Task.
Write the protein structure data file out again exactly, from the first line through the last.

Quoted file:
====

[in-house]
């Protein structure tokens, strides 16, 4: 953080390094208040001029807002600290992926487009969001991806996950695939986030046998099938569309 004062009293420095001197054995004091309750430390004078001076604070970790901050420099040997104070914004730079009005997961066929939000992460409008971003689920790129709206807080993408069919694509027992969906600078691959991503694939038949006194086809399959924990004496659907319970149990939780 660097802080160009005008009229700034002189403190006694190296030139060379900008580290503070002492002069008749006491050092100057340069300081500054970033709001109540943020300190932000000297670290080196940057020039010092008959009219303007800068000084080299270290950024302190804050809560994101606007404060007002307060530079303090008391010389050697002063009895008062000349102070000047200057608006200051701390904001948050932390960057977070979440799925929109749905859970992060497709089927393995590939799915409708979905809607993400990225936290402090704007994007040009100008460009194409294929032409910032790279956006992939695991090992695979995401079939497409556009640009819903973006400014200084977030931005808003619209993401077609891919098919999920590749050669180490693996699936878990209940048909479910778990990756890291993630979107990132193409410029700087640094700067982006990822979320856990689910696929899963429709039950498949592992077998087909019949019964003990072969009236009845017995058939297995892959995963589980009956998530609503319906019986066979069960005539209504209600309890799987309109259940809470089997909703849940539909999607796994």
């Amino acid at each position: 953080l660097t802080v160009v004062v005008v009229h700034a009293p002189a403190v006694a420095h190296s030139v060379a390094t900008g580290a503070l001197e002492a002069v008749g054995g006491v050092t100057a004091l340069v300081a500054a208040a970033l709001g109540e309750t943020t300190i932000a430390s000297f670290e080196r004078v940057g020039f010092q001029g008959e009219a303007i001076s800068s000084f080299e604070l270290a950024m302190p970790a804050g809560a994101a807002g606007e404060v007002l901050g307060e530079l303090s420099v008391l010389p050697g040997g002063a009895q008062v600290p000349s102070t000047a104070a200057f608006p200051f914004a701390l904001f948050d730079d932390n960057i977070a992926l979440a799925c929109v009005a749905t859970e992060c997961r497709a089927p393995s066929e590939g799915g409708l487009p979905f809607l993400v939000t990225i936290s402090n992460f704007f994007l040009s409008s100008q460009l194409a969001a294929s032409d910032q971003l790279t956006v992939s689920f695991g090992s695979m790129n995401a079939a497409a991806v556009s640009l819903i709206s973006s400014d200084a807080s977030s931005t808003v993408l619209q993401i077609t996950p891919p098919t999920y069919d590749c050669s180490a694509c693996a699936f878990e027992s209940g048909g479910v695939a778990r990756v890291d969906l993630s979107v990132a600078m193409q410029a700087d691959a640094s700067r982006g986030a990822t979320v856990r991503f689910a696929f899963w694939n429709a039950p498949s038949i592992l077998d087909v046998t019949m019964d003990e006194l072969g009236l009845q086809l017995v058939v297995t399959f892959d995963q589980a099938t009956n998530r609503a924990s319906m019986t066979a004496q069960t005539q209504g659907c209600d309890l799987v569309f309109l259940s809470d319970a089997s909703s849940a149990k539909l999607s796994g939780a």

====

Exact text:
[in-house]
């Protein structure tokens, strides 16, 4: 953080390094208040001029807002600290992926487009969001991806996950695939986030046998099938569309 004062009293420095001197054995004091309750430390004078001076604070970790901050420099040997104070914004730079009005997961066929939000992460409008971003689920790129709206807080993408069919694509027992969906600078691959991503694939038949006194086809399959924990004496659907319970149990939780 660097802080160009005008009229700034002189403190006694190296030139060379900008580290503070002492002069008749006491050092100057340069300081500054970033709001109540943020300190932000000297670290080196940057020039010092008959009219303007800068000084080299270290950024302190804050809560994101606007404060007002307060530079303090008391010389050697002063009895008062000349102070000047200057608006200051701390904001948050932390960057977070979440799925929109749905859970992060497709089927393995590939799915409708979905809607993400990225936290402090704007994007040009100008460009194409294929032409910032790279956006992939695991090992695979995401079939497409556009640009819903973006400014200084977030931005808003619209993401077609891919098919999920590749050669180490693996699936878990209940048909479910778990990756890291993630979107990132193409410029700087640094700067982006990822979320856990689910696929899963429709039950498949592992077998087909019949019964003990072969009236009845017995058939297995892959995963589980009956998530609503319906019986066979069960005539209504209600309890799987309109259940809470089997909703849940539909999607796994």
């Amino acid at each position: 953080l660097t802080v160009v004062v005008v009229h700034a009293p002189a403190v006694a420095h190296s030139v060379a390094t900008g580290a503070l001197e002492a002069v008749g054995g006491v050092t100057a004091l340069v300081a500054a208040a970033l709001g109540e309750t943020t300190i932000a430390s000297f670290e080196r004078v940057g020039f010092q001029g008959e009219a303007i001076s800068s000084f080299e604070l270290a950024m302190p970790a804050g809560a994101a807002g606007e404060v007002l901050g307060e530079l303090s420099v008391l010389p050697g040997g002063a009895q008062v600290p000349s102070t000047a104070a200057f608006p200051f914004a701390l904001f948050d730079d932390n960057i977070a992926l979440a799925c929109v009005a749905t859970e992060c997961r497709a089927p393995s066929e590939g799915g409708l487009p979905f809607l993400v939000t990225i936290s402090n992460f704007f994007l040009s409008s100008q460009l194409a969001a294929s032409d910032q971003l790279t956006v992939s689920f695991g090992s695979m790129n995401a079939a497409a991806v556009s640009l819903i709206s973006s400014d200084a807080s977030s931005t808003v993408l619209q993401i077609t996950p891919p098919t999920y069919d590749c050669s180490a694509c693996a699936f878990e027992s209940g048909g479910v695939a778990r990756v890291d969906l993630s979107v990132a600078m193409q410029a700087d691959a640094s700067r982006g986030a990822t979320v856990r991503f689910a696929f899963w694939n429709a039950p498949s038949i592992l077998d087909v046998t019949m019964d003990e006194l072969g009236l009845q086809l017995v058939v297995t399959f892959d995963q589980a099938t009956n998530r609503a924990s319906m019986t066979a004496q069960t005539q209504g659907c209600d309890l799987v569309f309109l259940s809470d319970a089997s909703s849940a149990k539909l999607s796994g939780a």